That’s why it’s unwise to transplant a tree grown in Somerset County, PA to a backyard in Pittsburgh. The origin and destination climates are too different. The tree’s triggers are incorrectly set for its new life. (Somerset is zone 5b, Pittsburgh is 6b, on the Plant Hardiness Map).
This applies to forest trees too, even though they aren’t transplanted. Their previous experience could help their survival in the face of climate change, diseases and pests.
As winter arrives this week, watch the trees respond with their own history as a guide.
It’s tree-planting season and a good time to remember that trees can be damaged by our good intentions. In the old days we staked every newly planted tree but we’ve since learned that for most tree plantings, stakes are a bad idea.
Tree trunks become strong from the ground up by swaying in the wind. When a tree is staked, it “thinks” it already has strong roots where it’s staked so it puts effort into growing tall instead of establishing roots. The trunk becomes strong above the yoke and remains weak below it. In addition the yoke may damage the trunk, further weakening the tree as shown above.
If your new tree has a big root ball it probably doesn’t need to be staked, though there are exceptions quoted here from the Davey Tree blog. You should use stakes on …
Bare-root trees or trees with a small root ball.
Trees planted in areas with lots of foot traffic, like a sidewalk or street.
New trees that can’t stand on their own or those that begin to lean.
Eucalyptus trees, mesquite hybrid trees, oleander trees and acacia trees.
Tall, top-heavy trees with no lower branches.
Young trees if you live in a very windy area or if the soil is too wet or loose.”
If you use stakes make sure to remove them at the next growing season. If you don’t, the tree will grow around them like this one did at Schenley Park. See more photos at How Stakes Hurt Trees.
Back in 2008 a team of scientists made an amazing discovery: the western conifer-seed bug uses infrared sensors to find his favorite food.
The western conifer-seed bug (Leptoglossus occidentalis) is a North American sucking beetle that resembles a stink bug, though he’s not in the stink bug family. Ornately marked and 1/2 to 3/4 inch long (16-20 mm), he feeds on the sap of developing pine cones. This causes the seeds in the cones to wither which is only a minor problem in western forests but a big deal at pine seed orchards.
The seed bug used to be confined to temperate forests of the Pacific coast but has naturally expanded his range all the way east to Nova Scotia. In the past 20 years he’s been accidentally imported into Europe, Chile, and Japan so there’s international interest in how this bug finds pine cones at a distance.
Pine cones emit infrared light because they’re warmer than the rest of the tree by almost 60 degrees F. These photos from the study, taken in normal and infrared light, explain: “The temperature bar to the right of the paired images reveals that cones are up to 15°C warmer than foliage under high-cloud conditions.”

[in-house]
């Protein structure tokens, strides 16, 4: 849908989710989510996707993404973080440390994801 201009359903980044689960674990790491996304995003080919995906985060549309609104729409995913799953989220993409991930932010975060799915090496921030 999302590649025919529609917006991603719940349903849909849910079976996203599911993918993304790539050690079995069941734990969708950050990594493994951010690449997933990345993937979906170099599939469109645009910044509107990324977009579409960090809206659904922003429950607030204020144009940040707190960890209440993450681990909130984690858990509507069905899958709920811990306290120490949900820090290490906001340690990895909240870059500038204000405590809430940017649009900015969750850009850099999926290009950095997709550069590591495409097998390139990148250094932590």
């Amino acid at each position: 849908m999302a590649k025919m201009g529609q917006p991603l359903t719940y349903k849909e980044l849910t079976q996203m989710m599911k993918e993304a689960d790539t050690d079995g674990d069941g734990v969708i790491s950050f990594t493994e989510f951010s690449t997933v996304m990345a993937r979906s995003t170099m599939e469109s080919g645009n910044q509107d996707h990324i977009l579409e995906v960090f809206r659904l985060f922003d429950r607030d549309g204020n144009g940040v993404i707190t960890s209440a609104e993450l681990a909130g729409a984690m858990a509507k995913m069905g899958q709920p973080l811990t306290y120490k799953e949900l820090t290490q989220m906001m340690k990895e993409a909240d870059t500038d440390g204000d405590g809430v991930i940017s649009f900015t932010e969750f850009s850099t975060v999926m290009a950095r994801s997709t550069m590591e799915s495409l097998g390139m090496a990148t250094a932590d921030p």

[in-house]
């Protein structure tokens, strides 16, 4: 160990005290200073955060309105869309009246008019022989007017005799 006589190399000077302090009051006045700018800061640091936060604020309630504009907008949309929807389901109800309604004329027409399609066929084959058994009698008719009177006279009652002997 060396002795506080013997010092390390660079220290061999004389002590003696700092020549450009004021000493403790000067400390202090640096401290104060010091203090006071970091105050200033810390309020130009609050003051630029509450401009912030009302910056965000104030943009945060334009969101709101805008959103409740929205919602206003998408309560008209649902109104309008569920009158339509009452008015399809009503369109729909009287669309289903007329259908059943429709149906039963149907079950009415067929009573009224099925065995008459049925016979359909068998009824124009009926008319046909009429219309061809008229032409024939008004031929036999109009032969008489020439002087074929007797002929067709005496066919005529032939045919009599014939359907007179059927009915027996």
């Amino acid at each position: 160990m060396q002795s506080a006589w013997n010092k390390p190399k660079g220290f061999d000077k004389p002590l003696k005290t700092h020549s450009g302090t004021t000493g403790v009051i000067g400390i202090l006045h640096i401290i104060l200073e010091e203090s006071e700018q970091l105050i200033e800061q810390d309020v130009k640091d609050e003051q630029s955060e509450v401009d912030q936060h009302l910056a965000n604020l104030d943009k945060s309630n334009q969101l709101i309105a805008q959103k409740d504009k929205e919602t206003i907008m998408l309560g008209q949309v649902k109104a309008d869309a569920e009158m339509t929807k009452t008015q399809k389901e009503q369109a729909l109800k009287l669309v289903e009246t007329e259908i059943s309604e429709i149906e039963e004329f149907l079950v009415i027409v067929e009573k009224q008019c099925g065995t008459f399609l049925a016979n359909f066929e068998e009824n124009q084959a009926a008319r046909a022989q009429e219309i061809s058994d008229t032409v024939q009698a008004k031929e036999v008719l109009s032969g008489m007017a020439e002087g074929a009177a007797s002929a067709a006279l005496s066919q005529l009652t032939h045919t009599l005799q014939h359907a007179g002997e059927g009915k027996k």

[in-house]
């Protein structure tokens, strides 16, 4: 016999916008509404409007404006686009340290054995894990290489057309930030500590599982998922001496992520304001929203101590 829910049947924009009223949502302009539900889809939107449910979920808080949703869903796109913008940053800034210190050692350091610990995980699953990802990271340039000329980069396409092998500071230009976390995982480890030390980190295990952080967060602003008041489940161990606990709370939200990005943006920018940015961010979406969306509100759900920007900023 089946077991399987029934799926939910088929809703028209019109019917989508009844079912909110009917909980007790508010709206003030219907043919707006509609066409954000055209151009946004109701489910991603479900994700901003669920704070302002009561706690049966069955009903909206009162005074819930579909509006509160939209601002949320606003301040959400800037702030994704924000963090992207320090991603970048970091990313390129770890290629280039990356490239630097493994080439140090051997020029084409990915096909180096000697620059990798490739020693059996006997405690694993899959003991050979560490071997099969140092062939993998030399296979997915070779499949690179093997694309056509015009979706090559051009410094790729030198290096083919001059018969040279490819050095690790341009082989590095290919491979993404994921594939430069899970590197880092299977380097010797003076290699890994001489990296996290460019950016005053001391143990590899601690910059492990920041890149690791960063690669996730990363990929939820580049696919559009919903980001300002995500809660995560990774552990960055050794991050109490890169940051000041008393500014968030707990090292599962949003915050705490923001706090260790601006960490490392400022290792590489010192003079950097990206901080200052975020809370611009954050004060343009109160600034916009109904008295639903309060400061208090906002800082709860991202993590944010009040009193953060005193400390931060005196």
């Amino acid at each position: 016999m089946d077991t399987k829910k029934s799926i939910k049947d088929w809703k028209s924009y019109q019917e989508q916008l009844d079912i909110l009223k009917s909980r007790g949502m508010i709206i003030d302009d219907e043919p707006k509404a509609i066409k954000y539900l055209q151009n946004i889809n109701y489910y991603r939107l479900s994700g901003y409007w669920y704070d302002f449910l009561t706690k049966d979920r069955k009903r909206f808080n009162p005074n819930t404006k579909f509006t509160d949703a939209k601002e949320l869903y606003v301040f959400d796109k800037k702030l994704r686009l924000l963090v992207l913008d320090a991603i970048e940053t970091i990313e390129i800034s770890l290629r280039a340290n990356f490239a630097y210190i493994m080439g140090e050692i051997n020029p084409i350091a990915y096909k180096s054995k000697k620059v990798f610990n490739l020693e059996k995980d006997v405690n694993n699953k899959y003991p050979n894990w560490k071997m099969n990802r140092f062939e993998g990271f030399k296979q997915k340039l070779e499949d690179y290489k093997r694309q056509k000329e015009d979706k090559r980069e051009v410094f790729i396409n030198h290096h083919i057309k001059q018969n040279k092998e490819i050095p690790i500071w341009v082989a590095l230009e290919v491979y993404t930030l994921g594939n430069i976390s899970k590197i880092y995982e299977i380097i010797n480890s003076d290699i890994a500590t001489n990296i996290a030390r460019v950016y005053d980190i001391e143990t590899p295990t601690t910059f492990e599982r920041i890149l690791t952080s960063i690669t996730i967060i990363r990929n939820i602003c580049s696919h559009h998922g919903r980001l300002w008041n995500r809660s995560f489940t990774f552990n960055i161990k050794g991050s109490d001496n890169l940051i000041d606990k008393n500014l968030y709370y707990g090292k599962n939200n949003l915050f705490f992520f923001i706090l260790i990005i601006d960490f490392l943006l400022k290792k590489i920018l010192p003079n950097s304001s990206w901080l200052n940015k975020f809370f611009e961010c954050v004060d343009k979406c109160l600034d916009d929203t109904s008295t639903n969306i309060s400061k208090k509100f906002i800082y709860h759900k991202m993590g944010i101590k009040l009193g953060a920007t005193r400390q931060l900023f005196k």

To prove that the bug is attracted to infrared, researchers set up infrared emitters shaped like pine cones (photos below). Did the bug approach them? Yes, it did. Could the bug find the cones when his IR sensors were experimentally blocked? No he could not.
As the study explains:
Here, we show that the western conifer seed bug, Leptoglossus occidentalis Heidemann (Hemiptera: Coreidae), a tissue specialist herbivore that forages during the photophase and feeds on the contents of seeds within the cones of many conifers (Blatt & Borden 1999; Strong et al. 2001), uses IR radiation from developing cones as a long-range foraging cue. We present data revealing that (i) cones are warmer and continuously emit more near-, mid- and long-range IR radiation than needles, (ii) seed bugs possess IR receptive organs and orient towards experimental IR cues, and (iii) occlusion of the insects’ IR receptors impairs IR perception.
Apparently the world looks very different to a western conifer-seed bug. For him the pine cones really stand out while the rest of the world is boring.
postscript: NOTE that the western conifer-seed bug (Leptoglossus occidentalis) is not the scourge of our western pine forests. The forests are being killed by a completely different native bug — the mountain pine beetle (Dendroctonus ponderosae) — whose larvae make galleries under the bark and kill the tree from inside. Below: Pines killed by the mountain pine beetle, Galleries under the bark, and the mountain pine beetle.
photo credits: Click on the captions to see the originals. * Infrared images from study at Royal Society 2008.0742, Creative Commons license * Western conifer-seed bug photos from Wikimedia Commons * Mountain pine beetle row of photos: #5540352: Kill at Deadman Road, CO, William M. Ciesla, Forest Health Management International, Bugwood.org, #UGA1254003, Galleries, William M. Ciesla, Forest Health Management International, Bugwood.org, #UGA1306005, mountain pine beetle, Dendroctonus ponderosae, Ron Long, Simon Fraser University, Bugwood.org